In 1958, Esaki "performed some deceptively simple experiments, which gave convincing evidence for tunneling of electrons in solids." These measurements could be used to determine the energy gap of semiconductors and to scrutinize their electronic states; and, also, to investigate the interaction of tunneling electrons with phonons, photons, plasmons and vibrational modes of the molecular species in the tunneling barriers. These studies led to development of the tunnel diode or the Esaki Diode.

In 1960, Giaever studied the tunneling of electrons, quasi particle excitations, through a "thin sandwich of evaporated metal films insulated by the natural oxide of the film first evaporated", where one or both of the metallic films were superconducting. Thus, he was able to measure the superconducting energy gap from the current versus voltage curves across these tunneling junctions, and also, the density of the phonon states in the superconductor by taking the derivative of these curves.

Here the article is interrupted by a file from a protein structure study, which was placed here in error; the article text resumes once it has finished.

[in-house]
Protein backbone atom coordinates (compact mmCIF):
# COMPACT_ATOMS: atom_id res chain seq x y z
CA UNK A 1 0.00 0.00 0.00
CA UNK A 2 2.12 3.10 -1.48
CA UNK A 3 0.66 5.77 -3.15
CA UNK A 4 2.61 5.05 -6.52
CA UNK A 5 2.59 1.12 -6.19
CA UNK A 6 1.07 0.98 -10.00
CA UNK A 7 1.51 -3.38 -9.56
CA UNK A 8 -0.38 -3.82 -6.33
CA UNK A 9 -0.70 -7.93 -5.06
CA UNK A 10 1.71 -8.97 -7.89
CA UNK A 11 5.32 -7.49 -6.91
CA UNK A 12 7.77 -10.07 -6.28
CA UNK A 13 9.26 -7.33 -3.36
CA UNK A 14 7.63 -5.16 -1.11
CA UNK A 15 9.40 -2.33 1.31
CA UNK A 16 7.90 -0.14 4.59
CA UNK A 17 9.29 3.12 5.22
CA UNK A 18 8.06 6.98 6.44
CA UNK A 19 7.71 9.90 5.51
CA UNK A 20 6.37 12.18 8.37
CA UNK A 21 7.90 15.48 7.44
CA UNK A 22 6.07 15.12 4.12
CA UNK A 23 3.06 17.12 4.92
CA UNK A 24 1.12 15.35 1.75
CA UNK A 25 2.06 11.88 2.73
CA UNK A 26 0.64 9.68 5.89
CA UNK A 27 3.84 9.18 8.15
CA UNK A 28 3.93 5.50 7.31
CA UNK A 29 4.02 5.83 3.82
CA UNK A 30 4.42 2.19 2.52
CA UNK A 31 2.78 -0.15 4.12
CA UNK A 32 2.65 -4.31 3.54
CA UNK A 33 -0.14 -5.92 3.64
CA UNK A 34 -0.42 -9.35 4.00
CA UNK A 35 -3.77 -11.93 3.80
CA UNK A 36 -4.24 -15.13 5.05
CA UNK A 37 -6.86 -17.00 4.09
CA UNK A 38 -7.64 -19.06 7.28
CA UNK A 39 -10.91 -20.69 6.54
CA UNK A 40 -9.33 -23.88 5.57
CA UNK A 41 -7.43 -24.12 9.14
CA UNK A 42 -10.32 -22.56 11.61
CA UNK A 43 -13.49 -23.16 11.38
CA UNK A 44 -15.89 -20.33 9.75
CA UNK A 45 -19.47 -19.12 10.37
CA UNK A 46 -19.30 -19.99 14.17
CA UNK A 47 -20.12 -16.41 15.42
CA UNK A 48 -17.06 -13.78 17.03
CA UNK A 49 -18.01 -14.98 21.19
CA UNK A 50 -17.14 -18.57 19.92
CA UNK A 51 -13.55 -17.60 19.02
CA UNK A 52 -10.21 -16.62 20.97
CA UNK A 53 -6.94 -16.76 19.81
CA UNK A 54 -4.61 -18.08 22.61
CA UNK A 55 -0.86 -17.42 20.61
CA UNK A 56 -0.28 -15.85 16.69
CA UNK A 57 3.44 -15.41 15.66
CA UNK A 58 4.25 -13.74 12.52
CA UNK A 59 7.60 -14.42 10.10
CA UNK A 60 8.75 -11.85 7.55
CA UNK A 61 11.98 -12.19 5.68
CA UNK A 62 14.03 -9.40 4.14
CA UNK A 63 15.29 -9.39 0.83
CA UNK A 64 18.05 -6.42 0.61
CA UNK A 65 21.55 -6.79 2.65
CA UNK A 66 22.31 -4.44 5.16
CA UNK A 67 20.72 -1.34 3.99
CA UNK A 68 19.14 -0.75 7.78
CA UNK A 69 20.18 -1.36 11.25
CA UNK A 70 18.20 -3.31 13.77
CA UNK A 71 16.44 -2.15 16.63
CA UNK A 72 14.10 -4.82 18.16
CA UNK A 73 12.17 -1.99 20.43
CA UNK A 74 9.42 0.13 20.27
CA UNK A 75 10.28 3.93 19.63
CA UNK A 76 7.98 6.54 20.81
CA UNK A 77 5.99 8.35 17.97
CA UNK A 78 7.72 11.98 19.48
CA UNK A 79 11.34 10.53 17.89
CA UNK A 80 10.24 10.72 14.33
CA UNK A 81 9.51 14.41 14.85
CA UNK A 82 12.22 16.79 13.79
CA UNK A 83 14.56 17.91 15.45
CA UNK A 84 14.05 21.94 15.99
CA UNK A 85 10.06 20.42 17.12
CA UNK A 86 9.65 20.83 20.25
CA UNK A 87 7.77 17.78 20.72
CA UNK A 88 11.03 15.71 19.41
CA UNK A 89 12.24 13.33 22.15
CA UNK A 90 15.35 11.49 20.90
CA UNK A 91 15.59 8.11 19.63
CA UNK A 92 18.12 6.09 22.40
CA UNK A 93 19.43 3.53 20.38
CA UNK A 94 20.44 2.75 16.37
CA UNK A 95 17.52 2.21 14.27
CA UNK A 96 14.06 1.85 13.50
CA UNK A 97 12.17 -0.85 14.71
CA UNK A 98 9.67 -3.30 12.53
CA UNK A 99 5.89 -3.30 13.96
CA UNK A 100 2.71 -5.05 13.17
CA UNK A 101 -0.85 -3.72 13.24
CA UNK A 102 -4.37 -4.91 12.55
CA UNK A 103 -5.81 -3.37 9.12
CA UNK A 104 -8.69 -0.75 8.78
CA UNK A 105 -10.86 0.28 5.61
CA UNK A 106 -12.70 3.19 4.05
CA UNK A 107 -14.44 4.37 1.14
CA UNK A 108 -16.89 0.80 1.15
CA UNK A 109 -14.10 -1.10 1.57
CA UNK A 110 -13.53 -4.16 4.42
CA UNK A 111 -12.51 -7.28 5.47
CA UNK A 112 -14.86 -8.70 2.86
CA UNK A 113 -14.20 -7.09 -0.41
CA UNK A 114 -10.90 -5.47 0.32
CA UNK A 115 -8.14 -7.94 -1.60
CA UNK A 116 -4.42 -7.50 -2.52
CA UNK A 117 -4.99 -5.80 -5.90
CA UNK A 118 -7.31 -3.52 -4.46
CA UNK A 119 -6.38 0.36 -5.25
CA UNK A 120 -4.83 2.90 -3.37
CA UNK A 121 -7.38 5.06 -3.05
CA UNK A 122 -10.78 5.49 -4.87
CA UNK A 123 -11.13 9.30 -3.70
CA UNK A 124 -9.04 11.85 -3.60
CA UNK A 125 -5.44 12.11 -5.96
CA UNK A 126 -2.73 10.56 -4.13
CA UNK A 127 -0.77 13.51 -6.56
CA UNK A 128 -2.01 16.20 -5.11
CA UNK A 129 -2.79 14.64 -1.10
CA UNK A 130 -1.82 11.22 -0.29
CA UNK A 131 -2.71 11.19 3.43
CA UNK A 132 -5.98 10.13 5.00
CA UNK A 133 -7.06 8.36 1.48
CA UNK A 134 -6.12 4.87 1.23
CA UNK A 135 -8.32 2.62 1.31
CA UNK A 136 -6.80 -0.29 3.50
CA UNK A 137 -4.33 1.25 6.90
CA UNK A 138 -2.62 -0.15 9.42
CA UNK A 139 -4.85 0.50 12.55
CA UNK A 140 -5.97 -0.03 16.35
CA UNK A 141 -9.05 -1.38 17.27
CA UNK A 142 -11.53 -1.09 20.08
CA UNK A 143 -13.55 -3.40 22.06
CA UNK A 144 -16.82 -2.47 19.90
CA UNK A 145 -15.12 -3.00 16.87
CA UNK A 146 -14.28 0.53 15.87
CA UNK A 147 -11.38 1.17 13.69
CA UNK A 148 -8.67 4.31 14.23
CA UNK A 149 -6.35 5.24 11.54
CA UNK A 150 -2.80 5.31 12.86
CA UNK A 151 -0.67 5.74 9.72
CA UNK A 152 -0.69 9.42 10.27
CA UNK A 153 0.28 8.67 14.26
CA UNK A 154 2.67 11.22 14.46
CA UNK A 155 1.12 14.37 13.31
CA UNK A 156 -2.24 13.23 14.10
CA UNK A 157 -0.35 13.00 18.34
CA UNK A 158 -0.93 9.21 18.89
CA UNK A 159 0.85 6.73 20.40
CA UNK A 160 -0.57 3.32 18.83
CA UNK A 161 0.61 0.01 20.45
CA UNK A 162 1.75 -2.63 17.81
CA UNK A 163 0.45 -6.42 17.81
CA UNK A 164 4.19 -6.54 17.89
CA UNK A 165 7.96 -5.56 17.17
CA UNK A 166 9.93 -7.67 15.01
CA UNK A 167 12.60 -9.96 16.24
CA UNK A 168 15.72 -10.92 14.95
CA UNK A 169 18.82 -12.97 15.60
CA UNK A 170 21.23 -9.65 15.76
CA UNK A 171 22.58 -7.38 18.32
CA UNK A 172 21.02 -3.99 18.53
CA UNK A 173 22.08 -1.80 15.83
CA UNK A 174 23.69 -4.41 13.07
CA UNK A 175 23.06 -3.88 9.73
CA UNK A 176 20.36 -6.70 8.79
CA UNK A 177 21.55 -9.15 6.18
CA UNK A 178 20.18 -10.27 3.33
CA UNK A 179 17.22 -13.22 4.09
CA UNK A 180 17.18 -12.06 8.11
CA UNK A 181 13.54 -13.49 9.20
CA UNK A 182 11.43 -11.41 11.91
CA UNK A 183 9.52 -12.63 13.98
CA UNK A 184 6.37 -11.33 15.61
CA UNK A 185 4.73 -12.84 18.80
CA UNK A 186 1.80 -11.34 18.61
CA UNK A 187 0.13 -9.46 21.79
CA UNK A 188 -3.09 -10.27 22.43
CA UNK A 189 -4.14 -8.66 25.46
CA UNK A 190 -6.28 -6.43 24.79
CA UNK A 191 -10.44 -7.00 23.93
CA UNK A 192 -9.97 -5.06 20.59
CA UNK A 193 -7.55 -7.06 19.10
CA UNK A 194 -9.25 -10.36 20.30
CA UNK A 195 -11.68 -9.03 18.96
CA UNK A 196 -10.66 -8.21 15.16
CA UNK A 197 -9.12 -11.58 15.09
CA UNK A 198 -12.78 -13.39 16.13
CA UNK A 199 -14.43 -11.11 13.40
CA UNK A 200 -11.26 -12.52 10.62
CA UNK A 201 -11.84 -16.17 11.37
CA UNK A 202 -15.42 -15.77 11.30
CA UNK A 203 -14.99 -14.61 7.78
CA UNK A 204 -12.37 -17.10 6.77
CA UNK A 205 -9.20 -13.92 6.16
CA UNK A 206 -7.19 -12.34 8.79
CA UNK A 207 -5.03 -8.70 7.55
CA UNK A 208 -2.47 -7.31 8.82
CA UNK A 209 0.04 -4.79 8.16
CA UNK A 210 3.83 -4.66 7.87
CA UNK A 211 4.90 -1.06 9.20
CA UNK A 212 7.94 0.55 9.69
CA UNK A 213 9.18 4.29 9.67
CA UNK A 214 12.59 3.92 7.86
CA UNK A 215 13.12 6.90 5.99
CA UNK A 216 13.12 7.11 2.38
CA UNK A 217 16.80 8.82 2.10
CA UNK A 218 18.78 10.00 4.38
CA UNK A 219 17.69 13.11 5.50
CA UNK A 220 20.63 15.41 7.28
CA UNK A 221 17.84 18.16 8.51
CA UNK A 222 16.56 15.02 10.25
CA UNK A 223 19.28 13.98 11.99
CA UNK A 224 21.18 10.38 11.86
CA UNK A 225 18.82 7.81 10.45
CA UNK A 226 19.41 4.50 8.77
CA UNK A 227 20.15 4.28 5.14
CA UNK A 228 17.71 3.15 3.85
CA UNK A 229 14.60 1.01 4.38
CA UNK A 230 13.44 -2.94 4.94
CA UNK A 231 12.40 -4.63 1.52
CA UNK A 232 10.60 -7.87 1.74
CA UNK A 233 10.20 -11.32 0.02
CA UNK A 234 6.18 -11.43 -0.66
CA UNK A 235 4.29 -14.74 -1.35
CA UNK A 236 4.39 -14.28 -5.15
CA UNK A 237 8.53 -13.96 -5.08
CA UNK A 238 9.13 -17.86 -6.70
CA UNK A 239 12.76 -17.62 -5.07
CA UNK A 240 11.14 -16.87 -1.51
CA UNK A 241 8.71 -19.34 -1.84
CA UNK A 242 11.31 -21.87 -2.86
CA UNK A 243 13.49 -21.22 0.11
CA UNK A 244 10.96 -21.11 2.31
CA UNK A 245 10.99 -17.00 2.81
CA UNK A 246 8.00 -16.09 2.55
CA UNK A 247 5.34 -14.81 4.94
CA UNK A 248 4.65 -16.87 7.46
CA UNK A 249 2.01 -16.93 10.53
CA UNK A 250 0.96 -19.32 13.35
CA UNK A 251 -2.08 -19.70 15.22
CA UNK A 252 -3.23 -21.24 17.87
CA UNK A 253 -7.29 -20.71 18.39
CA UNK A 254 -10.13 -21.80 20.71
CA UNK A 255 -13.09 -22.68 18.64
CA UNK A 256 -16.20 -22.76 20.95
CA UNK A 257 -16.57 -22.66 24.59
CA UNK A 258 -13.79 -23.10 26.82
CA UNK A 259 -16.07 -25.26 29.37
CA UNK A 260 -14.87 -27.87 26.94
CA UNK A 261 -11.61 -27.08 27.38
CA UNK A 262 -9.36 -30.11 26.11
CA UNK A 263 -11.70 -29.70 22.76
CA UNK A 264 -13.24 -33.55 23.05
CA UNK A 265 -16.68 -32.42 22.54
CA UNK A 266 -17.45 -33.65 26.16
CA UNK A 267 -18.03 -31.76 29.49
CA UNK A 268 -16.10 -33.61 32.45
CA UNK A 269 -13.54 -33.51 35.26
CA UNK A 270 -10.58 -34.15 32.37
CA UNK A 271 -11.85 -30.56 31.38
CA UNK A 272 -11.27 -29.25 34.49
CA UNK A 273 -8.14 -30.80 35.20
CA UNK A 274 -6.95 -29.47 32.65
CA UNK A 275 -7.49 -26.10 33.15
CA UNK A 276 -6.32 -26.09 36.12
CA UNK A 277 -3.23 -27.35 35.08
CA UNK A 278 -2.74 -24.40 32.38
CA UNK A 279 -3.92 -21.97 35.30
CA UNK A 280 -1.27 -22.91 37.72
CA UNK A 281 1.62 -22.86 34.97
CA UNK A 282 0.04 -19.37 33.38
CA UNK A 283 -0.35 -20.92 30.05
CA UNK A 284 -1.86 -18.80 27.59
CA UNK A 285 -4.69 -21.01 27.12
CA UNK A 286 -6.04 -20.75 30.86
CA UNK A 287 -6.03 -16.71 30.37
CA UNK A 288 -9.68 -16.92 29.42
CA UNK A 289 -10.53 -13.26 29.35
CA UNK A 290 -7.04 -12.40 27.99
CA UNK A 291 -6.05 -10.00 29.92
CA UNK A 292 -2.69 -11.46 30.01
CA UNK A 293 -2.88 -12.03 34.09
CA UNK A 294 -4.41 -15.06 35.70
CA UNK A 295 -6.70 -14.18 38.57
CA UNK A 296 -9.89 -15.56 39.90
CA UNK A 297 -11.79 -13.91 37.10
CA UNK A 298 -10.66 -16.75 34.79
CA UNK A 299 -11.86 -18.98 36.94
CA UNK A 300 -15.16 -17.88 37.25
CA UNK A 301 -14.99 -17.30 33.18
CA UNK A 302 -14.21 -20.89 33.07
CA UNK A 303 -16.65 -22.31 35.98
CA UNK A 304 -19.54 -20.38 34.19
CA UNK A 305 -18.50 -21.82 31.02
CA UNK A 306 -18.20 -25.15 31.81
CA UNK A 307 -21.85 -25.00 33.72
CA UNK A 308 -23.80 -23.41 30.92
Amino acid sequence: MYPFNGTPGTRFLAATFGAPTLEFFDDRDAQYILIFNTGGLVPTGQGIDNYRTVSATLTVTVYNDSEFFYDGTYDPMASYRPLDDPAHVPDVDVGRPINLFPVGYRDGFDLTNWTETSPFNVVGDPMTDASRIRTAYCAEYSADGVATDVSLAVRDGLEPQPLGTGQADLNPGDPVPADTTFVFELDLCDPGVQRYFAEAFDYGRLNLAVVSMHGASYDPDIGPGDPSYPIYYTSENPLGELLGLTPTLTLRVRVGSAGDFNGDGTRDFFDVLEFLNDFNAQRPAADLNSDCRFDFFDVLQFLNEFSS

In 1962, Josephson developed a theory that predicted that under certain experimental conditions, ground state quasi particle pairs, Cooper Pairs, could tunnel through a barrier even when no voltage is applied. This is known as the DC Josephson Effect. Josephson also proposed that, if a voltage could be applied across the junction, an alternating current would flow across the junction with the ratio of frequency to applied voltage being a multiple of the quantity h/2e, which is called the magnetic flux quantum, where h is Planck's constant and e is the charge of the electron. This is called the "AC Josephson Effect", which has been used to define the International Voltage Standard